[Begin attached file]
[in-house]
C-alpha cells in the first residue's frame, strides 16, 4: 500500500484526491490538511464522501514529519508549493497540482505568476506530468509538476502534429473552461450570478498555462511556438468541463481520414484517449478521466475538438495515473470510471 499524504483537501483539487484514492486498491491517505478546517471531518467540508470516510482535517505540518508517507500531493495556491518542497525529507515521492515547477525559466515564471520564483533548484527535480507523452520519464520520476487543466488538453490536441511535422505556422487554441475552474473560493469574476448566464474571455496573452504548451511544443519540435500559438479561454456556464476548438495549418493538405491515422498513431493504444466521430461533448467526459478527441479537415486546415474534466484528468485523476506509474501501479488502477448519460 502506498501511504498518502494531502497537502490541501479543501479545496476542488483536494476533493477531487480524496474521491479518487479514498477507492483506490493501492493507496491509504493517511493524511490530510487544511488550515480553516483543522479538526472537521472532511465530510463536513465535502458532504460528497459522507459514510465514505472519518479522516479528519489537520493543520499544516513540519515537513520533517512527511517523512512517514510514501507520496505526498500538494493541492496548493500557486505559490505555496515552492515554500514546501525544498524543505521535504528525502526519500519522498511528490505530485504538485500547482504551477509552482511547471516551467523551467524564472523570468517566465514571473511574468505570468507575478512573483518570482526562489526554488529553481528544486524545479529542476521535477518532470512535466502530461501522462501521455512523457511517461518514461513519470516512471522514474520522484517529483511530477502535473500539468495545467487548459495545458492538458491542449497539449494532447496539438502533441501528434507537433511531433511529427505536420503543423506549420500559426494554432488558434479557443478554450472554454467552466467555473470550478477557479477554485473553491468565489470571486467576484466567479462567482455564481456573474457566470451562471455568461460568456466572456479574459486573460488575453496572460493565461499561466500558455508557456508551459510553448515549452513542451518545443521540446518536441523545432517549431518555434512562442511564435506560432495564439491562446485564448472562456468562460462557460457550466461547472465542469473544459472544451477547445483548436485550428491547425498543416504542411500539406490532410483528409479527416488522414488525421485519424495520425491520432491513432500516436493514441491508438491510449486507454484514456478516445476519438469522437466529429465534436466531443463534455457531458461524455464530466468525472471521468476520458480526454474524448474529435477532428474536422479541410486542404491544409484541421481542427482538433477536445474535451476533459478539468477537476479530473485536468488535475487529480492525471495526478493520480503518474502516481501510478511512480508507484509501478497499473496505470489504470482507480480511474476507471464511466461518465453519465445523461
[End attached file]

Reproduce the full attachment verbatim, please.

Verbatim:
[in-house]
C-alpha cells in the first residue's frame, strides 16, 4: 500500500484526491490538511464522501514529519508549493497540482505568476506530468509538476502534429473552461450570478498555462511556438468541463481520414484517449478521466475538438495515473470510471 499524504483537501483539487484514492486498491491517505478546517471531518467540508470516510482535517505540518508517507500531493495556491518542497525529507515521492515547477525559466515564471520564483533548484527535480507523452520519464520520476487543466488538453490536441511535422505556422487554441475552474473560493469574476448566464474571455496573452504548451511544443519540435500559438479561454456556464476548438495549418493538405491515422498513431493504444466521430461533448467526459478527441479537415486546415474534466484528468485523476506509474501501479488502477448519460 502506498501511504498518502494531502497537502490541501479543501479545496476542488483536494476533493477531487480524496474521491479518487479514498477507492483506490493501492493507496491509504493517511493524511490530510487544511488550515480553516483543522479538526472537521472532511465530510463536513465535502458532504460528497459522507459514510465514505472519518479522516479528519489537520493543520499544516513540519515537513520533517512527511517523512512517514510514501507520496505526498500538494493541492496548493500557486505559490505555496515552492515554500514546501525544498524543505521535504528525502526519500519522498511528490505530485504538485500547482504551477509552482511547471516551467523551467524564472523570468517566465514571473511574468505570468507575478512573483518570482526562489526554488529553481528544486524545479529542476521535477518532470512535466502530461501522462501521455512523457511517461518514461513519470516512471522514474520522484517529483511530477502535473500539468495545467487548459495545458492538458491542449497539449494532447496539438502533441501528434507537433511531433511529427505536420503543423506549420500559426494554432488558434479557443478554450472554454467552466467555473470550478477557479477554485473553491468565489470571486467576484466567479462567482455564481456573474457566470451562471455568461460568456466572456479574459486573460488575453496572460493565461499561466500558455508557456508551459510553448515549452513542451518545443521540446518536441523545432517549431518555434512562442511564435506560432495564439491562446485564448472562456468562460462557460457550466461547472465542469473544459472544451477547445483548436485550428491547425498543416504542411500539406490532410483528409479527416488522414488525421485519424495520425491520432491513432500516436493514441491508438491510449486507454484514456478516445476519438469522437466529429465534436466531443463534455457531458461524455464530466468525472471521468476520458480526454474524448474529435477532428474536422479541410486542404491544409484541421481542427482538433477536445474535451476533459478539468477537476479530473485536468488535475487529480492525471495526478493520480503518474502516481501510478511512480508507484509501478497499473496505470489504470482507480480511474476507471464511466461518465453519465445523461